INTERVIEW: Rolo Tomassi (UK), December 2010

I discovered this band by pure chance at a Soundwave some years ago and I’ve dug them ever since. A consistently weird and generally wonderful band that exist on the outside of every genre they blend into their music – and that’s just fine by them. I’ve met the Spence siblings from the band several times, including at their Australian tour last year. They’re incredibly polite and charming folk. That’s all I have to say on the matter, really. 

– DJY, October 2014

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There was plenty to see and do at this year’s Soundwave festival, but for those who managed to sneak in early, one new band was the talk of the early hours of the festivities. That band was arty British post-hardcore kids Rolo Tomassi, with a deceptively attractive frontwoman in Eva Spence who went on to screech and howl like some kind of rabid dog; as well as having at least half of the members leaping off the stage to crowdsurf at one point or another. Love them or hate them, they certainly generated a reputation, turning many perfect strangers into huge fans.

“For us, it’s the most important thing in the world to do good live shows,” says Eva’s brother James Spence, the band’s keyboardist and co-lead vocalist. “We started the band to play shows more than anything, and we strive to be as good as we can be – tight, as energetic and as aggressive and imposing as we can be without wanting to alienate anyone. We just want to be fun to watch and fun to be a part of.”

Working up from D.I.Y. shows and home-made cassette demos, the band evolved from a project between the Spence siblings to expand into the quintet that it is today. The band have two albums under their belt – the latest of which, Cosmology, was released in May of this year, produced by former M.I.A. and Santigold collaborator Diplo. In spite of Cosmology arguably being the band’s most technical and intrinsic work to date, the band were fully confident in their abilities to translate this to the live environment.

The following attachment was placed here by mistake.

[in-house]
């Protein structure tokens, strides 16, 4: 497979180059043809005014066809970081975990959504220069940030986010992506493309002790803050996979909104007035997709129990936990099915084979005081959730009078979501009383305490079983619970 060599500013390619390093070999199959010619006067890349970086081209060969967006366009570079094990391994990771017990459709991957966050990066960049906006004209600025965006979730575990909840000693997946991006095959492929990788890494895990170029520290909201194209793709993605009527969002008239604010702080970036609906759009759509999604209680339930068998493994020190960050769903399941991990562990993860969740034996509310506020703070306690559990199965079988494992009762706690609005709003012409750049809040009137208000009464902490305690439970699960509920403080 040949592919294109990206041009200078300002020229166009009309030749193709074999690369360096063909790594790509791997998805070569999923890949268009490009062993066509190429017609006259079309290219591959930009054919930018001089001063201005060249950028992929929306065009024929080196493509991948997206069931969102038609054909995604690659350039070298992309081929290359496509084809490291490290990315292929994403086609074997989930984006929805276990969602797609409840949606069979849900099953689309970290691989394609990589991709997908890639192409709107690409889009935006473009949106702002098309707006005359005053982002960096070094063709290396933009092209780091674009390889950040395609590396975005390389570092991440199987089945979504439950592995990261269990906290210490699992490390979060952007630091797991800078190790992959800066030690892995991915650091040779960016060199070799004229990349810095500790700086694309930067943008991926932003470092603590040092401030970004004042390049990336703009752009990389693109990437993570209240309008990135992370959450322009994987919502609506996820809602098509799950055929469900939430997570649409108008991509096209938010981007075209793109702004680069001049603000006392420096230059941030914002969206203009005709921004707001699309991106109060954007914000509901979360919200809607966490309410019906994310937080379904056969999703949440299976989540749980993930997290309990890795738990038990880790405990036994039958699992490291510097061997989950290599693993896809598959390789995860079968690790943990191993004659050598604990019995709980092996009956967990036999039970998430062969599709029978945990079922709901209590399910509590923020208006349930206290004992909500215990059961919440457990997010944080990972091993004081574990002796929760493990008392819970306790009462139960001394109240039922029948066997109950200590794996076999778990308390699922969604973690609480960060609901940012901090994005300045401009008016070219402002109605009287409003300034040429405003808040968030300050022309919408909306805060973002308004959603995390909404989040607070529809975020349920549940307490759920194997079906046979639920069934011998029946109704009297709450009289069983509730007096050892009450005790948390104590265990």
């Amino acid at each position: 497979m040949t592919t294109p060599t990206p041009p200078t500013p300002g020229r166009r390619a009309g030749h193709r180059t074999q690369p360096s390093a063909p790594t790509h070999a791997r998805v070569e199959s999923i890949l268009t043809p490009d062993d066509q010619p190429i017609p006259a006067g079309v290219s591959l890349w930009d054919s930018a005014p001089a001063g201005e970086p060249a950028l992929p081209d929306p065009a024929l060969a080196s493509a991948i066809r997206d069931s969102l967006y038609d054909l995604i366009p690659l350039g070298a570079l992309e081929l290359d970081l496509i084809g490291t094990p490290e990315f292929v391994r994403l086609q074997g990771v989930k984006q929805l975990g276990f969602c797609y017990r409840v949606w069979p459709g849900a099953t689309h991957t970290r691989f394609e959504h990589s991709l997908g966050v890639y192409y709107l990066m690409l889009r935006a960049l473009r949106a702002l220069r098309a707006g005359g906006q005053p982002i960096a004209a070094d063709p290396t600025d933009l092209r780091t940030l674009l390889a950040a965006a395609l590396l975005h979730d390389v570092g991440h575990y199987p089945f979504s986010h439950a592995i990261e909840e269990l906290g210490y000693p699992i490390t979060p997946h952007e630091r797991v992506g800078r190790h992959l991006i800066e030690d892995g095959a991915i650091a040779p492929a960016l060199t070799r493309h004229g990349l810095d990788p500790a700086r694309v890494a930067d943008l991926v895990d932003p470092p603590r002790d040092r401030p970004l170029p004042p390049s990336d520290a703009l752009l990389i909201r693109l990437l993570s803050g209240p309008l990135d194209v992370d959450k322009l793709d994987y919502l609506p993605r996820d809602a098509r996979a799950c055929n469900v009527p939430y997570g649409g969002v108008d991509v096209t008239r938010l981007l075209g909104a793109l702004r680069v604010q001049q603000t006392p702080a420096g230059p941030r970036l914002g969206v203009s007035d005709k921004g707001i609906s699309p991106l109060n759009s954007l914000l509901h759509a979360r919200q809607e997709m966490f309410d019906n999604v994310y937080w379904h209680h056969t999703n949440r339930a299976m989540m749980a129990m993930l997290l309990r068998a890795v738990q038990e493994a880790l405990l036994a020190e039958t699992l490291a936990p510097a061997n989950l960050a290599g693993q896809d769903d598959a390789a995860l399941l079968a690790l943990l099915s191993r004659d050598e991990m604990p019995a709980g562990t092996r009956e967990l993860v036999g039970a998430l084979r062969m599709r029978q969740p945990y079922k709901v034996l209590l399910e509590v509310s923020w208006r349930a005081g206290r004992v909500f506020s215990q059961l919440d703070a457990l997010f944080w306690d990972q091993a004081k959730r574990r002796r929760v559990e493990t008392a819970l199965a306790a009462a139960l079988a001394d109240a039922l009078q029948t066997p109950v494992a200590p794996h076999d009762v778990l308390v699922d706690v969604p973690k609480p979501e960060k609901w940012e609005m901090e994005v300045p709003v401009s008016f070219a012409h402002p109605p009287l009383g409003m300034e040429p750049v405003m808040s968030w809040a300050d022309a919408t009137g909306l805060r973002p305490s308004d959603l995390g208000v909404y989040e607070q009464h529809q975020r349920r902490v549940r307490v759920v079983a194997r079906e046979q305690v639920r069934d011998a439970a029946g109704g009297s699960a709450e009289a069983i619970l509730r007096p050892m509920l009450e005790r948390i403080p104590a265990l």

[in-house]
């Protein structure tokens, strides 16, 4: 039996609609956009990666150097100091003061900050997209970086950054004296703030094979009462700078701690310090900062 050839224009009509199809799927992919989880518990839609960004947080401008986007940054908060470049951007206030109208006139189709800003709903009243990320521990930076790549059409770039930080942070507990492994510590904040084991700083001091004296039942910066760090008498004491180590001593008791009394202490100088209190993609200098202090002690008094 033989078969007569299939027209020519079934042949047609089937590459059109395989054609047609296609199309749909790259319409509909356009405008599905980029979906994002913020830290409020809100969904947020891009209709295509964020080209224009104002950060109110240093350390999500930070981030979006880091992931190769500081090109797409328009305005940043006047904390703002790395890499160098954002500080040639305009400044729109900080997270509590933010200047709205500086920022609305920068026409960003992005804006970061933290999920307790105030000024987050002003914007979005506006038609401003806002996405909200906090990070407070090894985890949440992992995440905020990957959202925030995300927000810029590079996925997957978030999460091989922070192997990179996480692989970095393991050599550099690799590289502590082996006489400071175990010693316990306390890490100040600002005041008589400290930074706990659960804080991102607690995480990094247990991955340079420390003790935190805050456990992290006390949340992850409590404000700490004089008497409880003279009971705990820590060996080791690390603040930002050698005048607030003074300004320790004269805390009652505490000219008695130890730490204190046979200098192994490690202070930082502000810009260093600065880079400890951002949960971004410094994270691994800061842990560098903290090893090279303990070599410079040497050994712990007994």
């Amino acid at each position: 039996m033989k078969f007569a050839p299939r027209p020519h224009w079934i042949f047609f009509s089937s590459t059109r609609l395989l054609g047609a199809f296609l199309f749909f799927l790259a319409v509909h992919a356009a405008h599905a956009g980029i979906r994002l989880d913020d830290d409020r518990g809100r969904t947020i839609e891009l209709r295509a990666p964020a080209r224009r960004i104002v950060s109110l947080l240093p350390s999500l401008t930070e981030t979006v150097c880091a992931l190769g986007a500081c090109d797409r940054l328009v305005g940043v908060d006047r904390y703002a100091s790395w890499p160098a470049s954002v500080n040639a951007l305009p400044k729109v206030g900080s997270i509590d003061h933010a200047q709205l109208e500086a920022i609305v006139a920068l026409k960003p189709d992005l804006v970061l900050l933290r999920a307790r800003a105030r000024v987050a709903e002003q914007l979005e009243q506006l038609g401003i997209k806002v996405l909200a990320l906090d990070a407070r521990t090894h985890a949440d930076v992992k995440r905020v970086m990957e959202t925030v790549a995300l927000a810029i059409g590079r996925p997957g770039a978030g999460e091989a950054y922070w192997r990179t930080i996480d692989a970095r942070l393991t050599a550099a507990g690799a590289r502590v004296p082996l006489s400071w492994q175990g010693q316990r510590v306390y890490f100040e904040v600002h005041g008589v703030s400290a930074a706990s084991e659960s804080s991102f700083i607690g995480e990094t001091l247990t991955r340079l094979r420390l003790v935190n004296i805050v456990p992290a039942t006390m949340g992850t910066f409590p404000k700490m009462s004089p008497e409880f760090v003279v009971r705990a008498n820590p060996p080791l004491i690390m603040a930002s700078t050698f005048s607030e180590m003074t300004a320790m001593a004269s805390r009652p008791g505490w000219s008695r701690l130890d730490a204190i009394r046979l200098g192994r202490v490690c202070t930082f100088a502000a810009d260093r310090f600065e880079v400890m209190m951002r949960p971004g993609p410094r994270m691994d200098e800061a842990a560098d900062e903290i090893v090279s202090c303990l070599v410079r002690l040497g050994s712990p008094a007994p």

“It’s easier for it to be difficult to play than to worry it won’t sound good live,” Spence says. “Essentially, if something’s difficult, we can always practice it for ourselves. I think that’s the main difference between the first and the second record – there were some songs on the first record that we had to modify to play live, and none of us were really happy with that. We wanted to take what we’d done on the record and play that live and make a bigger energy, rather than change the songs. I think the difficult songs on the new album, we’ve mastered and can be realised in their full potential when we play them now.”

Ahead of its release, fans in Australia were amongst the first to hear cuts from Cosmology road tested properly. Despite only being here for just over a week, Spence still has incredibly fond memories of what was the band’s first ever Australian tour – even going so far as to describe it as a “headfuck.” His voice picks up and the tone of excitement is too outstanding to ignore.

“Flying that far from home across the world to play gigs with our band is just a very, very strange feeling,” he says. “I don’t think any of us ever expected or assumed that we would ever get the opportunity to do something like that, so a lot of the time we were just walking around wide-eyed – we weren’t really sure how to behave or what to do. After getting over the jetlag, we really made the most of the trip, and really explored the place. We could have really been taken aback, but we decided to make the most of it while we were there.”